This shop proved to be quite a hike from the other shops, mostly because I walked there and took several detours to see the sights. I love the walking in big cities. If I could only move to one for, say 6 months, I know I could drop off all these lattes and cookies hanging out on my stomach and butt. I was a little disappointed to see that the store was also closed, but unlike Cat' Laine, it wasn't closed for Holiday, it was no longer in business. Bummer. It looked promising based on the cute neighborhood and the wooden facade. The Shop girl at Le Comptoir couldn't believe it had closed. She said it had been around for years.
Le Comptoir.What a cute, friendly shop. Small. Just like La Droguerie. Knitters here have little selection. No sock yarn. They must go barefoot! Oh...and no cute little knitting tools. No stitch markers, tape measures, stitch counters, handy plastic safety pins, sheep shaped needle gauge thingamabob's, no Chibi's and hold on for the shock---not a circular needle to be had at any shop I went to. What do they do? No wonder nobody is knitting. Obviously--I am biased to circulars. Straight needles? Ugh! I never touch 'em!
Le Comptoir had a little something of everything. A little wool, a little cotton, a little bamboo, a little alpaca and even a little camel. AT the very bottom of a stack of swatches my fingers stumbled often some luxurious softness, 2 balls of Bouton d'orr "ksar" became my souvenir from this shop! I think I'll make some mittens. I don't know much about camel, though I have been wanting to knit it. Is it okay "wet" from snow and ice?
I spotted up high behind the counter, really high, higher than my tip toes, some unlabeled Colinette Fandago that was marked so low in price I couldn't believe it. The lovely shop girl climbed up and retrieved it for me, sure enough it was Fandago, but a very small hank, unlabeled. I'd guess it was about 1/3 the size of a labeled one from my LYS @ about 1/3 the cost.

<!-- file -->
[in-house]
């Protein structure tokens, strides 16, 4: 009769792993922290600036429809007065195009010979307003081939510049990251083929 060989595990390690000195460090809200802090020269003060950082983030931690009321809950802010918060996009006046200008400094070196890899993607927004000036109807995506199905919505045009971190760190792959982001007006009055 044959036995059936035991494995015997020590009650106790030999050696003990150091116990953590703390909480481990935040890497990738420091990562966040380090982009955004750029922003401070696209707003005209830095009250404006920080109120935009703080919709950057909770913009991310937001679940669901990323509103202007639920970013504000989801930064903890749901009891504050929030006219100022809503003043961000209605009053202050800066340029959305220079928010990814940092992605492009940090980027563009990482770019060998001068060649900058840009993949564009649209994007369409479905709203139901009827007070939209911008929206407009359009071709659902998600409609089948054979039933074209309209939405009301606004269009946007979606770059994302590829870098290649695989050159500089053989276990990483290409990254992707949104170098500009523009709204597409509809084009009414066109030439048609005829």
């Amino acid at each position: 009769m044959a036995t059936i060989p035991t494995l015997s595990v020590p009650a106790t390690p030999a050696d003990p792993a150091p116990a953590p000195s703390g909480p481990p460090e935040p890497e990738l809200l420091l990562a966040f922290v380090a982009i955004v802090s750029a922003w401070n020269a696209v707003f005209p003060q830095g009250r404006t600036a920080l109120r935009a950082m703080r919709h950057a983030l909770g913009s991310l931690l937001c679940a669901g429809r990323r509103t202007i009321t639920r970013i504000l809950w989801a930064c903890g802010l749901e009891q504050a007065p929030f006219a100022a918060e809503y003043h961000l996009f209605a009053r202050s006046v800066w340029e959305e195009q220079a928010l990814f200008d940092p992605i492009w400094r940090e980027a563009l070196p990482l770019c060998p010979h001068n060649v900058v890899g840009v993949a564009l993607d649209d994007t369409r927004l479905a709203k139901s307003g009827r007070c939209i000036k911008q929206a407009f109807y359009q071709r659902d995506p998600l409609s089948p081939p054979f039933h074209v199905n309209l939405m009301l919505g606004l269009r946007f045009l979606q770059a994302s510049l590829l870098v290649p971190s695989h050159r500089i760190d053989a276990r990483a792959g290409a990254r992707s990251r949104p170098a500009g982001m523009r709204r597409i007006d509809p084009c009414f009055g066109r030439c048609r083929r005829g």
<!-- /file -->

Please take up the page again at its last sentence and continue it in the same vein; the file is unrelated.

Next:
This store also doubled as a button/trim/fabric shop. It had nooks and crannies all over just jam packed!!
My last stop, way up high on a hill in Northern Paris, literally in the backyard of the awe inspiring Sacre'-Couer was the last shop:
Don't worry, it was worth the steep, climbing hike, if not for the yarn the yarn than the cute shoes I bought on the way and the fabulous bath salt and scrubby thing I found a few shops down. (After from my only truly scary encounter with a French creep minutes before, I needed some retail therapy to slow my beating heart).
This store sold mostly Katia yarns. I saw a little Buton"D or and literally a few balls of Amy Blatt. Despite my decision to not buy any more sweater yarn until I knit some sweaters from my stash I couldn't resist this gorgeous color of yarn. It is Katia Austral, shockingly an acrylic and merino blend (I think). (The yarn snob in me cringes at anything man made). Shame on me. Anyway, I closed my eyes and bought bought 11 balls and will keep my fingers crossed that when I find the right pattern, it 11 will be enough. The shop owner was friendly despite a big language barrier. She was amazed by my Knit Picks circular needles. Notice I didn't say impressed. She'd never seen anything like them but couldn't figure out why I'd use two. Why not one big long one? (Okay, time to get over my apprehension of the Magic Loop if even uniformed knitters can see the logic...). I asked her about knitting in Paris. She said 20 years ago there were lots of knitters and lots of shops. Now she said, "not so much". Here's a pretty yarn shot from my hotel window:
Another observations. They definitely do not have the "touch" thing going on here. At Le Comptoir you couldn't even get to it to touch it. At Chatmaille she actually had a sign posted that said don't touch. WTF??? No fondling? I feel bad for any of you strange yarn sniffers out there that I've read about. There's no way you'd be able to smell French yarn!